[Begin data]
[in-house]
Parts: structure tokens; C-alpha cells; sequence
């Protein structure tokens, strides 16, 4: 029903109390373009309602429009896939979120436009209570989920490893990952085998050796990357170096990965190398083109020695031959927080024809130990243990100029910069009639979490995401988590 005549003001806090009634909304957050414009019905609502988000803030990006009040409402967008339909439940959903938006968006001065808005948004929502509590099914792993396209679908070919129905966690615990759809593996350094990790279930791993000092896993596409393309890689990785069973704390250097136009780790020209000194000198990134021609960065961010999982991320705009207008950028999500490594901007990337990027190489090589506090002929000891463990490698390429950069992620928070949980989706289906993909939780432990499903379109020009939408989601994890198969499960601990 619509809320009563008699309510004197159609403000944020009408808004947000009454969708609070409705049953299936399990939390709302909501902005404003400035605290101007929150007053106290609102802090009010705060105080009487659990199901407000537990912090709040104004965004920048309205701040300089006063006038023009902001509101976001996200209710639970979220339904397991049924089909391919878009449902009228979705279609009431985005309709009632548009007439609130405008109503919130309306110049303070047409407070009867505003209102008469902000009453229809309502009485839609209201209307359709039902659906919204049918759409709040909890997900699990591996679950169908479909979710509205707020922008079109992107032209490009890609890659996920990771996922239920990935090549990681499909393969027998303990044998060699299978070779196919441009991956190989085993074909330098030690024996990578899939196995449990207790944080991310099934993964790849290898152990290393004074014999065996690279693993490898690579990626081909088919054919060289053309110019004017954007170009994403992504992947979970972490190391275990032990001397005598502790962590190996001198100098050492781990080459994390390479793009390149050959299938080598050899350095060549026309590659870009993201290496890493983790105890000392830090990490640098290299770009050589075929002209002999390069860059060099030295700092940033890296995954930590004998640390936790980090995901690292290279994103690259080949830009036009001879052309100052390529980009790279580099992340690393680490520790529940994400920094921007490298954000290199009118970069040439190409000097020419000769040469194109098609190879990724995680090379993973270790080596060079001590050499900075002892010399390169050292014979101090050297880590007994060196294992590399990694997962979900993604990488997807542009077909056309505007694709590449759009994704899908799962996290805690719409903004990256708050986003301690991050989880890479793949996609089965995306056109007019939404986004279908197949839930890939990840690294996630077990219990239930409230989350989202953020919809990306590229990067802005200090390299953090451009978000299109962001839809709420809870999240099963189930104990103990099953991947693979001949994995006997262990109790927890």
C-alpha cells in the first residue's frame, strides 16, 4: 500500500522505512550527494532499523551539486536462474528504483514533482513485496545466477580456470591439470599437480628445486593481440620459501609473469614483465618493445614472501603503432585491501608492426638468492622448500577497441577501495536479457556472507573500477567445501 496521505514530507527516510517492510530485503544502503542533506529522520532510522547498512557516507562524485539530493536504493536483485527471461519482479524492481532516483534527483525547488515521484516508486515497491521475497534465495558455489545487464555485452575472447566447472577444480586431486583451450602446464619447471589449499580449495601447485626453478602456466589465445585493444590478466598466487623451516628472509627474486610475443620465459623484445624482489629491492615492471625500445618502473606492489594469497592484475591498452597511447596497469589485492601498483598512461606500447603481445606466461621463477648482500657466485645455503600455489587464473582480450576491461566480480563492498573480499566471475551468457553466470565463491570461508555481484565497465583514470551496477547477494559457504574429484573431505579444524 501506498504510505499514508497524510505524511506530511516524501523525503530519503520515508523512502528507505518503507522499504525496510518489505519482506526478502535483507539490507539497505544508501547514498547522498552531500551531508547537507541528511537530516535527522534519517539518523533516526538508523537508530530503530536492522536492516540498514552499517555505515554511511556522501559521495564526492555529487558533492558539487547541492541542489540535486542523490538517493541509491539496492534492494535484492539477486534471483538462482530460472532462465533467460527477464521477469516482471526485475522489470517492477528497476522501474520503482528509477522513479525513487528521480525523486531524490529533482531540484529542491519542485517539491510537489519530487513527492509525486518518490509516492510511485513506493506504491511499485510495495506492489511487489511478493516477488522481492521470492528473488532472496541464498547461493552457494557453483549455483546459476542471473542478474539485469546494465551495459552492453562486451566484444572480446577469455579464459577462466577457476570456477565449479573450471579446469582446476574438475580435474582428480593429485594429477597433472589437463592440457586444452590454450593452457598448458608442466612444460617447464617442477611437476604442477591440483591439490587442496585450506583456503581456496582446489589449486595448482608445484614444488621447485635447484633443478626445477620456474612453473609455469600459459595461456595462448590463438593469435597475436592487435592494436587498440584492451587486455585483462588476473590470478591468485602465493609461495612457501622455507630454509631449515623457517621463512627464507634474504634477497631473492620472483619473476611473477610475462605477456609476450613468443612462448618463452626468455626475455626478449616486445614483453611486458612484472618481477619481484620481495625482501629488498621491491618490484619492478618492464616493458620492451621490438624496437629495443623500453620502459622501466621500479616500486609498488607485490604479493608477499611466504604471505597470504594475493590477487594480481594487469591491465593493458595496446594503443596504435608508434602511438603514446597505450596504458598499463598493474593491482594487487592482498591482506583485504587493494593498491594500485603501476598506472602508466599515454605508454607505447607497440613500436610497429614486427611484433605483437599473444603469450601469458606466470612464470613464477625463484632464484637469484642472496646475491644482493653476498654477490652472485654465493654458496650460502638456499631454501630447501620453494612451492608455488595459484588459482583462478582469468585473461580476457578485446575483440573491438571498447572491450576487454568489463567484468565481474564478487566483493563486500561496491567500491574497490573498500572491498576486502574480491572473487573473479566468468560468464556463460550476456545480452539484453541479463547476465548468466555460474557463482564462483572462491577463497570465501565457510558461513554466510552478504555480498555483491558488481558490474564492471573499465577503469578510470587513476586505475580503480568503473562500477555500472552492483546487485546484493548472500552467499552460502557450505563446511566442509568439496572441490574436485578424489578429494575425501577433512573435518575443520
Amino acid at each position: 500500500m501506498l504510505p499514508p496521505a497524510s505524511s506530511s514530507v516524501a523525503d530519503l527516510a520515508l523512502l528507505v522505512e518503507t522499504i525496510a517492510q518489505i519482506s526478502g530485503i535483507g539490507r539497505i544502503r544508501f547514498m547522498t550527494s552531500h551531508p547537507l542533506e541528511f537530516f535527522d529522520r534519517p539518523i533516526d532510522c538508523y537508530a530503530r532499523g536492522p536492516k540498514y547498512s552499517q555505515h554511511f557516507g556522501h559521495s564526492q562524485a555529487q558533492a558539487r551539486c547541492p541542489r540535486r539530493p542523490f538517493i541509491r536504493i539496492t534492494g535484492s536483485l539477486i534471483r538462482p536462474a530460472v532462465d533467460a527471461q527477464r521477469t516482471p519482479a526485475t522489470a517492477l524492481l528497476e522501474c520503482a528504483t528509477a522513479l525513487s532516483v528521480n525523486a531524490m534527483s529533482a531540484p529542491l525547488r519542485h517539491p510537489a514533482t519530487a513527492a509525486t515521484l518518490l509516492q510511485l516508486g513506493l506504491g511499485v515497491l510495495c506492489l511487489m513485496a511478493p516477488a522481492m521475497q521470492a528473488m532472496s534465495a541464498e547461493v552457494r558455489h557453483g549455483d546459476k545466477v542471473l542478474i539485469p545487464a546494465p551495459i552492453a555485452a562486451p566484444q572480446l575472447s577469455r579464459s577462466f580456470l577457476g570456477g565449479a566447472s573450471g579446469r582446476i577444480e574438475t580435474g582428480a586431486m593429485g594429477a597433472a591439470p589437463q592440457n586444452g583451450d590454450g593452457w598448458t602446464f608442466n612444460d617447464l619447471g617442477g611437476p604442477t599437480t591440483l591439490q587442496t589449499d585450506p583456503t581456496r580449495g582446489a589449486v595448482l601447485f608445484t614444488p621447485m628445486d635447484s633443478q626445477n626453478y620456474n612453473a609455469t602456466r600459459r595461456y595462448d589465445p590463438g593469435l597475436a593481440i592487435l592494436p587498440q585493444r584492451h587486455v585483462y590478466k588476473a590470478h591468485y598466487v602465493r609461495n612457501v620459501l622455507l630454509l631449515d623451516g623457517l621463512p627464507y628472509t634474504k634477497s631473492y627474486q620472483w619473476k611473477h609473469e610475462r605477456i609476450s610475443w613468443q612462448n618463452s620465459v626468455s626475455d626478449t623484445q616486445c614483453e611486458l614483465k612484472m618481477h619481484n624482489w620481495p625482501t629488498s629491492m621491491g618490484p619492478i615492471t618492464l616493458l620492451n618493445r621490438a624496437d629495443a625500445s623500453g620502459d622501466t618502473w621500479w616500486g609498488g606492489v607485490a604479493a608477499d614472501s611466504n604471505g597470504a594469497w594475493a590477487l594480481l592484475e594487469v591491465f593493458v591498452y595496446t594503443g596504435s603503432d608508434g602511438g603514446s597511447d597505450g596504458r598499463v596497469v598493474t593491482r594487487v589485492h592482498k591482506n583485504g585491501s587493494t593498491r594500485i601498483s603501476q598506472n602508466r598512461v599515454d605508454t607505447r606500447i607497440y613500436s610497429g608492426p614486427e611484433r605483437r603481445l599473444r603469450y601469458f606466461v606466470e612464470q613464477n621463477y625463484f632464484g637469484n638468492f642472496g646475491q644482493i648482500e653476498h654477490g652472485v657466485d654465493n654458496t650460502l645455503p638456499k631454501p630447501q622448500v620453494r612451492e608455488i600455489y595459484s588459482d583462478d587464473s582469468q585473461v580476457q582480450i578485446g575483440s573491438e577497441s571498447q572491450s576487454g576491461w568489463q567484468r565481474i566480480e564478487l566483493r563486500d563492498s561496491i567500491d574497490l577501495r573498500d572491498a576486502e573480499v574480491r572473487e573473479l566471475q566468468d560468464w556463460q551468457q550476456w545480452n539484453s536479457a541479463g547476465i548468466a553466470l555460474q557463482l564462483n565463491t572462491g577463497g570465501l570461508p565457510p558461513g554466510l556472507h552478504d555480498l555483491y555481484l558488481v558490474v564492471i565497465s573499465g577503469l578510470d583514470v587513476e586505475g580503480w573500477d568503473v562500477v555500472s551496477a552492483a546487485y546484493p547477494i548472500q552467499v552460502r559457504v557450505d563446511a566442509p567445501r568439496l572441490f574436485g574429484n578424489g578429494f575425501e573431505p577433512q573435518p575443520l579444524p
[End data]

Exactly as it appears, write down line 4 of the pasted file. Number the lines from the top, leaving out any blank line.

C-alpha cells in the first residue's frame, strides 16, 4: 500500500522505512550527494532499523551539486536462474528504483514533482513485496545466477580456470591439470599437480628445486593481440620459501609473469614483465618493445614472501603503432585491501608492426638468492622448500577497441577501495536479457556472507573500477567445501 496521505514530507527516510517492510530485503544502503542533506529522520532510522547498512557516507562524485539530493536504493536483485527471461519482479524492481532516483534527483525547488515521484516508486515497491521475497534465495558455489545487464555485452575472447566447472577444480586431486583451450602446464619447471589449499580449495601447485626453478602456466589465445585493444590478466598466487623451516628472509627474486610475443620465459623484445624482489629491492615492471625500445618502473606492489594469497592484475591498452597511447596497469589485492601498483598512461606500447603481445606466461621463477648482500657466485645455503600455489587464473582480450576491461566480480563492498573480499566471475551468457553466470565463491570461508555481484565497465583514470551496477547477494559457504574429484573431505579444524 501506498504510505499514508497524510505524511506530511516524501523525503530519503520515508523512502528507505518503507522499504525496510518489505519482506526478502535483507539490507539497505544508501547514498547522498552531500551531508547537507541528511537530516535527522534519517539518523533516526538508523537508530530503530536492522536492516540498514552499517555505515554511511556522501559521495564526492555529487558533492558539487547541492541542489540535486542523490538517493541509491539496492534492494535484492539477486534471483538462482530460472532462465533467460527477464521477469516482471526485475522489470517492477528497476522501474520503482528509477522513479525513487528521480525523486531524490529533482531540484529542491519542485517539491510537489519530487513527492509525486518518490509516492510511485513506493506504491511499485510495495506492489511487489511478493516477488522481492521470492528473488532472496541464498547461493552457494557453483549455483546459476542471473542478474539485469546494465551495459552492453562486451566484444572480446577469455579464459577462466577457476570456477565449479573450471579446469582446476574438475580435474582428480593429485594429477597433472589437463592440457586444452590454450593452457598448458608442466612444460617447464617442477611437476604442477591440483591439490587442496585450506583456503581456496582446489589449486595448482608445484614444488621447485635447484633443478626445477620456474612453473609455469600459459595461456595462448590463438593469435597475436592487435592494436587498440584492451587486455585483462588476473590470478591468485602465493609461495612457501622455507630454509631449515623457517621463512627464507634474504634477497631473492620472483619473476611473477610475462605477456609476450613468443612462448618463452626468455626475455626478449616486445614483453611486458612484472618481477619481484620481495625482501629488498621491491618490484619492478618492464616493458620492451621490438624496437629495443623500453620502459622501466621500479616500486609498488607485490604479493608477499611466504604471505597470504594475493590477487594480481594487469591491465593493458595496446594503443596504435608508434602511438603514446597505450596504458598499463598493474593491482594487487592482498591482506583485504587493494593498491594500485603501476598506472602508466599515454605508454607505447607497440613500436610497429614486427611484433605483437599473444603469450601469458606466470612464470613464477625463484632464484637469484642472496646475491644482493653476498654477490652472485654465493654458496650460502638456499631454501630447501620453494612451492608455488595459484588459482583462478582469468585473461580476457578485446575483440573491438571498447572491450576487454568489463567484468565481474564478487566483493563486500561496491567500491574497490573498500572491498576486502574480491572473487573473479566468468560468464556463460550476456545480452539484453541479463547476465548468466555460474557463482564462483572462491577463497570465501565457510558461513554466510552478504555480498555483491558488481558490474564492471573499465577503469578510470587513476586505475580503480568503473562500477555500472552492483546487485546484493548472500552467499552460502557450505563446511566442509568439496572441490574436485578424489578429494575425501577433512573435518575443520